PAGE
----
Embrace Marketing Innovation and Value-Creation for 2017 New Year!

Welcome back to the Huizenga College and New Year 2017!

Let us be thankful that we made it as we get ready for another swift-moving year.

What’s ahead of us, financial events, more uncertainties, or will it be a year of plenty and joy? 2017 is the Year of the Rooster in the Chinese Zodiac, and it seems related to any of these. In fact, while our New Year began on January 1, 2017, the Chinese New Year will begin on January 28, 2017 as the 4147th Chinese year. Whatever the case, it is a New Year and we have already won a great fortune by being present despite going through what has been regarded as a very tough year, 2016. The year 2016 saw several grand changes that both individuals and organizations must remain mindful of as they plan their 2017 New Year Resolution to make personal changes and changes for their customers. In 2016 we lost several celebrities and more closer to us, loved ones. We also witnessed a shocking presidential campaign, and the consequential election with one of America’s most recognized businessman being elected to the Office of President of the United States – and this one is still probably holding people’s minds and hearts back in 2016!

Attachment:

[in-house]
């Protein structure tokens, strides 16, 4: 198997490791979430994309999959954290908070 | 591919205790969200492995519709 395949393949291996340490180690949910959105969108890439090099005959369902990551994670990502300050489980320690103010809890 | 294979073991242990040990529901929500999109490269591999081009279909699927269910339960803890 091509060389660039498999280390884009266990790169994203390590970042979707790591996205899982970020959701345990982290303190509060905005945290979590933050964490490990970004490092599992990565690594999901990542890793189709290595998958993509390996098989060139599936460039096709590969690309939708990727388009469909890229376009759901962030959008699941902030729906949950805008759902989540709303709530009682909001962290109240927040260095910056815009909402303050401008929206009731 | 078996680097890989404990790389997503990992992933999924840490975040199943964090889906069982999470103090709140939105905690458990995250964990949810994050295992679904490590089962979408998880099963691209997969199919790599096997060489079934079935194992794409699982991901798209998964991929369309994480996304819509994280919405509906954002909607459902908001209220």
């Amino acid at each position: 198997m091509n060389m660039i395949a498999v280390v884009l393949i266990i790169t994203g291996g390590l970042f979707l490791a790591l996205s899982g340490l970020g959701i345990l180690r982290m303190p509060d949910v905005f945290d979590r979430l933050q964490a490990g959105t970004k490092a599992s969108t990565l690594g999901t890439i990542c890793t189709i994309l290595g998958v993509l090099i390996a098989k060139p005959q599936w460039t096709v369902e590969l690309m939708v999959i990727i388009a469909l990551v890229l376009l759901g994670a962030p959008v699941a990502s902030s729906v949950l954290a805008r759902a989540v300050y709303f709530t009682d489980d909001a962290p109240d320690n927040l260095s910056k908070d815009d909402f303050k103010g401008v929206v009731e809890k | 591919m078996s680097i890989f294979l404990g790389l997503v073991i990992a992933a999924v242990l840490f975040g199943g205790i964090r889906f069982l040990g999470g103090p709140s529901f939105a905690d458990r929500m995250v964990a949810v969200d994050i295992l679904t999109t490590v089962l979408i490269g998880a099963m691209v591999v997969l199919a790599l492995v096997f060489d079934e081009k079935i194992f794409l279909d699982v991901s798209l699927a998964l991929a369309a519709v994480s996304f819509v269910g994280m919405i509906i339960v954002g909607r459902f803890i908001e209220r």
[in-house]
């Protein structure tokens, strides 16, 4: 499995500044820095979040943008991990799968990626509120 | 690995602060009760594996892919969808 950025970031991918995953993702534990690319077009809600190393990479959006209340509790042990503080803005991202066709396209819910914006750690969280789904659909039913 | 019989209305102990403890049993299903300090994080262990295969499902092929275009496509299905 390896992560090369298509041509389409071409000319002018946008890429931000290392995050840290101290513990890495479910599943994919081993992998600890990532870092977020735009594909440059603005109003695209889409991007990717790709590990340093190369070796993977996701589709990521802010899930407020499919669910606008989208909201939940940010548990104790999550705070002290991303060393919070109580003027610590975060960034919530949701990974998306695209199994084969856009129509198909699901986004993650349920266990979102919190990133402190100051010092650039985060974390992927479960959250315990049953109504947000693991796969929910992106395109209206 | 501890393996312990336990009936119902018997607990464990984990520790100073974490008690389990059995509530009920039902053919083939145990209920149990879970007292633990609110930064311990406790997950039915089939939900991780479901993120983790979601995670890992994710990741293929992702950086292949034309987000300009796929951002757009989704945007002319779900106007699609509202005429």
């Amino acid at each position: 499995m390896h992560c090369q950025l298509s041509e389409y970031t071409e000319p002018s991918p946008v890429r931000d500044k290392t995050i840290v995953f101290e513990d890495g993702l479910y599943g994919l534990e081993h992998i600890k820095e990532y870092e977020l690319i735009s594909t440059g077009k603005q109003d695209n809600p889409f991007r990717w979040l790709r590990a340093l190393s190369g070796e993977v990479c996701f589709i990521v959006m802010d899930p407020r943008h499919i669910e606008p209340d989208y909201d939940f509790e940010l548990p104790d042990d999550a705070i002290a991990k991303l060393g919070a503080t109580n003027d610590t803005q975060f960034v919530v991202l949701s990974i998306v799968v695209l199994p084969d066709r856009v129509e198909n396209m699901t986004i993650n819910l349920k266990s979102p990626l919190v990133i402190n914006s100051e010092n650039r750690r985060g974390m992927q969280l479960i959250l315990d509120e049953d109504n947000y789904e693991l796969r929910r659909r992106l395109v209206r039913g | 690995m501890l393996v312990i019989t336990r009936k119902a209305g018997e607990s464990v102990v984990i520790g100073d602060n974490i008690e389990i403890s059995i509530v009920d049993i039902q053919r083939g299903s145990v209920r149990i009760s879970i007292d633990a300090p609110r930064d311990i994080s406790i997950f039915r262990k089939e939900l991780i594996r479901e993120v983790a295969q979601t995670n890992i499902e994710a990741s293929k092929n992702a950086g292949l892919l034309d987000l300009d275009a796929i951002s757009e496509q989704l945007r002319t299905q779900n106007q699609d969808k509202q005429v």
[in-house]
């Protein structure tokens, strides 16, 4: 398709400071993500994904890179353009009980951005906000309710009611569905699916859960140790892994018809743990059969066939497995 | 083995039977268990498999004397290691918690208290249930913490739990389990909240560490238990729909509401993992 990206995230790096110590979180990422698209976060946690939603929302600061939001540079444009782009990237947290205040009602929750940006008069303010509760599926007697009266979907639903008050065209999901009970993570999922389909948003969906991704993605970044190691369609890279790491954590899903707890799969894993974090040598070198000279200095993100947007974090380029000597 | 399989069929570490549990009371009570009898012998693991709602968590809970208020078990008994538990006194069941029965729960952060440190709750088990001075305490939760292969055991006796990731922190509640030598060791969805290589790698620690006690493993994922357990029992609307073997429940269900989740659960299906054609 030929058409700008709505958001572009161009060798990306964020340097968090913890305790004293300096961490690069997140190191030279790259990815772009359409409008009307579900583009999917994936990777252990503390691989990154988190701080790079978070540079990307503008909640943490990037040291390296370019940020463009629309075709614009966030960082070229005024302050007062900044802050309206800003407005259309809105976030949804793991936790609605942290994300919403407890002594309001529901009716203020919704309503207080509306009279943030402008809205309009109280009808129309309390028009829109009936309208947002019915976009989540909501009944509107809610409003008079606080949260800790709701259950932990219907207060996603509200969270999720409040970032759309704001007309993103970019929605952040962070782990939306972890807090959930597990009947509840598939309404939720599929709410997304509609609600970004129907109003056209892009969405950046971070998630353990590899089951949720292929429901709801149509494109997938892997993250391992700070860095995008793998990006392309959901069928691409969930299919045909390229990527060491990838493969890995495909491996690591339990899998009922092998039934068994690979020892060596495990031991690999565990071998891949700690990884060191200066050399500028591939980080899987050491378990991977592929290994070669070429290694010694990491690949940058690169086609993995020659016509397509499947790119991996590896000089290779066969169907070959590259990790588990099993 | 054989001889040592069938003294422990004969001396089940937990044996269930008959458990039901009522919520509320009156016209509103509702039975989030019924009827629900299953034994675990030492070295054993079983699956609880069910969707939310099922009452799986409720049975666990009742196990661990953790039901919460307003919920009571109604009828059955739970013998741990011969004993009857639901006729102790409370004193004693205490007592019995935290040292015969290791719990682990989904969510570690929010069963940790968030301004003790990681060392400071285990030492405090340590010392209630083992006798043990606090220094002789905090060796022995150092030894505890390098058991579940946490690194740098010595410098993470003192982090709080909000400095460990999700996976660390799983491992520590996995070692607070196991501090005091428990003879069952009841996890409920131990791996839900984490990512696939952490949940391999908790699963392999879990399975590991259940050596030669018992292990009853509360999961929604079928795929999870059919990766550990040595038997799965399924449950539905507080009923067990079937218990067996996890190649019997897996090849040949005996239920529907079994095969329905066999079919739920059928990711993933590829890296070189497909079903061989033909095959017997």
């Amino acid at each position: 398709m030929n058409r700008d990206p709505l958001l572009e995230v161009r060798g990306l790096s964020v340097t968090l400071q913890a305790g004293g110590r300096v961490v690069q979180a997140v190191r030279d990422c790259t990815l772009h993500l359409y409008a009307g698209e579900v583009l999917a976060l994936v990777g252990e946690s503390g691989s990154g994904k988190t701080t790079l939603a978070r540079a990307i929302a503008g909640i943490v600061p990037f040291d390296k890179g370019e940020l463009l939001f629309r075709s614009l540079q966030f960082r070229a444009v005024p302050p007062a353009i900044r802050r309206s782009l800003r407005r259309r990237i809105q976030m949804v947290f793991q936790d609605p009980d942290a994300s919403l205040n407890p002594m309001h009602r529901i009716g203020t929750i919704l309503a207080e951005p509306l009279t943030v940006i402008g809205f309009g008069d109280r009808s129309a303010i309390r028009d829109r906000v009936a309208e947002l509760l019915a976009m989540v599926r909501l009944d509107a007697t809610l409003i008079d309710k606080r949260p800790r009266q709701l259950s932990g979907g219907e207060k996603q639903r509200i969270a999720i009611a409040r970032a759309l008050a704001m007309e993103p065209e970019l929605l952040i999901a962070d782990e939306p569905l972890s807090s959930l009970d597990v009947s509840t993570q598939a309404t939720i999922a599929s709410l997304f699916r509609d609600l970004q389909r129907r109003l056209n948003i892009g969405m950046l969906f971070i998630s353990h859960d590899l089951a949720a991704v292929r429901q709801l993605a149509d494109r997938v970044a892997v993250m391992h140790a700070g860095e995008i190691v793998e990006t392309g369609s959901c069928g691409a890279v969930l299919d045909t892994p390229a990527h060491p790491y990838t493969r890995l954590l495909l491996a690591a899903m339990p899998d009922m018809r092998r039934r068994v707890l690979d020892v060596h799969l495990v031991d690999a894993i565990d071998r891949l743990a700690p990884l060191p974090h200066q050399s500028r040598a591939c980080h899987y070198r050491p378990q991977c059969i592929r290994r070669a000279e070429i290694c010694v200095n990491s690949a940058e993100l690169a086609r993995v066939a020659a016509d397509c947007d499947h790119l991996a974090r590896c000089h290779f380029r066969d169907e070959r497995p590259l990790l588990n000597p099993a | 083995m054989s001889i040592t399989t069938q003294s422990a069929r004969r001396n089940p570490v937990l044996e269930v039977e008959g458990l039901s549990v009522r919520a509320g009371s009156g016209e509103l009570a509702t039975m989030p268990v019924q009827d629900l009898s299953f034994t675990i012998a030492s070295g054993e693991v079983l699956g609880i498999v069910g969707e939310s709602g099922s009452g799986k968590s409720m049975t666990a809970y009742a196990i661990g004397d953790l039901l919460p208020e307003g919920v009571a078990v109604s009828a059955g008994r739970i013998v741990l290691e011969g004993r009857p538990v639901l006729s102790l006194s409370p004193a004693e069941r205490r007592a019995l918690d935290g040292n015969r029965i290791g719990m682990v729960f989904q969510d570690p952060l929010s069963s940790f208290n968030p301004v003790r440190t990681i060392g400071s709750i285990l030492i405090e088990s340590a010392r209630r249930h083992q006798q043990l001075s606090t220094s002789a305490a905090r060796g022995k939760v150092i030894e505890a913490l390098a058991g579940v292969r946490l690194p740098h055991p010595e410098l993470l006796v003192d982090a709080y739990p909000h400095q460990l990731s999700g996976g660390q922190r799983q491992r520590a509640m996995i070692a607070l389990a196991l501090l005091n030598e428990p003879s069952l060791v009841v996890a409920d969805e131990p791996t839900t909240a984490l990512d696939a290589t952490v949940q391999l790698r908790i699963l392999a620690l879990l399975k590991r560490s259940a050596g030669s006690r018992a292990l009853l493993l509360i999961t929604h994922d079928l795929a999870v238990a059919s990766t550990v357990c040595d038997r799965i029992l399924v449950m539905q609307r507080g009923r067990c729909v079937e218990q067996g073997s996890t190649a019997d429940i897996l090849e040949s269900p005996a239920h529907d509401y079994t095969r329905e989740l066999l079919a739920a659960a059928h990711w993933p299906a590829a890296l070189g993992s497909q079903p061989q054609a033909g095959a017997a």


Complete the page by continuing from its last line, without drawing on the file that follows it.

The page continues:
Let us rebrand and reposition ourselves, our products, services, and organizations to move forward!

Strategic marketing embraces focusing on challenges and opportunities to align a product, service, or attributes thereof with mission and vision in a changing, dynamic, and complex environment. In order to respond appropriately to the changing demands of today’s markets, organizations must often reposition, rebrand, and augment services and products (McFarlane, 2016). So must individuals, as life, like the ever changing and ever evolving marketing environment, is an experiment in failures and successes! We must learn from our failures and re-strategize to go forward!